Therapy horses

Learning Curve

Narrated by Kate

To give you a bit of background about me: I started out a “new” horsewoman. I spent my suburban childhood and college years without a single animal companion! (GASP!) The only animals we had in our home were a few fish … and they only lasted a few weeks before my dad tried to clean the tank. (Sorry dad!) I came home from school to an empty fish tank - so, fish were out. On top of that, my parents could never agree on a size of dog they wanted: dad wanted a great pyrenees like he had grown up with, and mom wanted a small dog that didn’t bark or shed… 🤔 (basically she wanted a stuffed toy) - so we never actually had animals.

Meeting horses for the first time was a bit intimidating for me. Honestly - just being on a farm with 6 dogs was a shock to me. But, in a sense I think that helped me in my training abilities. I was a clean slate. We have people of all abilities contact us, some have had horses (like Lisa) for practically their entire life. Others, have spent their life around horses, but have never owned any. Still others, have extensive experience with dogs but want to get involved with horses, and a few are just like me.

I’ll share one of my favorite learning stories, that may help open your eyes to some lessons your trainers have been trying to teach you.


Denver & the Scary Grate

Denver

We were out training in downtown Oxford. It was a gorgeous day, years ago, where we had visitors who were purchasing horses shadow us to get a feel for how we train our horses. We had started writing down our training material but didn’t have seminars available yet. Downtown Oxford has a nice piazza area where you can often hear bands playing and a nice lawn area where students were doing their homework and relaxing in the grass.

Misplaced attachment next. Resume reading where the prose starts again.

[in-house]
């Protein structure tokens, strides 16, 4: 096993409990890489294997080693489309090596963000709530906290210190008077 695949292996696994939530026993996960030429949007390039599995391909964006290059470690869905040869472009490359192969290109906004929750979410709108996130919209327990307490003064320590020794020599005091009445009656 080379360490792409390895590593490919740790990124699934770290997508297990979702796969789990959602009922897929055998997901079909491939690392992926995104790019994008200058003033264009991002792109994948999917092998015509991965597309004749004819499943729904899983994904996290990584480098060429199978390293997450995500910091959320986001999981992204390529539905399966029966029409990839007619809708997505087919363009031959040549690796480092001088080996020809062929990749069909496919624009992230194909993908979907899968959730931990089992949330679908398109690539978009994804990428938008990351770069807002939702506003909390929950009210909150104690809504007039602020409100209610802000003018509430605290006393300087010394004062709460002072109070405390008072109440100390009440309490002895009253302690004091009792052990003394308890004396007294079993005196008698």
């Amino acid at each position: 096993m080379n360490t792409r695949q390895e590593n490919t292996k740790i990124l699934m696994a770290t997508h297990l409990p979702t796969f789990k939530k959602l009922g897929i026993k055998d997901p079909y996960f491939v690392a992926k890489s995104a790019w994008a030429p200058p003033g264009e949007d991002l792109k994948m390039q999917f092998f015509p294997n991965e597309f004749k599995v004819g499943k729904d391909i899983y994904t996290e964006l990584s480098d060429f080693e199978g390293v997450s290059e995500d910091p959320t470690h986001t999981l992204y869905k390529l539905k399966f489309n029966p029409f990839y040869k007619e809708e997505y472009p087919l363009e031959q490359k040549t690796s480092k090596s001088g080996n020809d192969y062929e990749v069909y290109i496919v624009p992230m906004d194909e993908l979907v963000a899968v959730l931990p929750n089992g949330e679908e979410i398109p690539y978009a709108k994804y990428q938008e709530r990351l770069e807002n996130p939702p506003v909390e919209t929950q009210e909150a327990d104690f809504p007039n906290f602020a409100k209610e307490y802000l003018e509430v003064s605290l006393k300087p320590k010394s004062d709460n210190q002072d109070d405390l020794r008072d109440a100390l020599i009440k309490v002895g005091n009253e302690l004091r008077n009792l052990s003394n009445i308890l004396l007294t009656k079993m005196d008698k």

Steps are a big deal for horses, we all know that. But, try concrete steps with a grate at the bottom of them for drainage. I want to say we had Denver and Dallas out to train together. Dallas - like the champ he always is - walks carefree over the grate and up the four wide steps to the platform. Denver, starts to follow Dallas, but notices this strange grate and plants his feet. I squat down on the stairs (boo-boo #1) and give him a little pressure to move forward. He resists, so I let up on pressure to let him regroup. His head bobs down to smell the grate and I apply pressure again. He pulls back a bit but I “hold my ground” (boo-boo #2) and keep pressure to see if he will come forward. Sure enough - he caves into the pressure. But, did you notice boo-boo #1 was my squat? He caves into the pressure and jumps towards me. Practically on top of me. … Well… I was in shock. Lisa came over and took Denver so I could stand up and regroup.

Red in the face, I started to think, “there is no way I can handle horses!” I take Dallas from Lisa and she goes back at it with Denver. Remember that key that horses learn in pictures - that is NOT the kind of picture I want Denver using every time he sees stairs. Lisa takes him around the ramped sidewalk, back into the grass (careful to avoid stairs) and talks her way thru doing this again with Denver.

Keep moving, forward motion is always better. If he stops to smell the grate, which he thinks is a big black hole, let him, then turn around, regroup and head forward towards the steps again. Walk NEXT to him, say “step” and continue forward as if there is nothing out of the ordinary. If you are nervous, the horse will pick up on that. If they stop, turn around and try it again.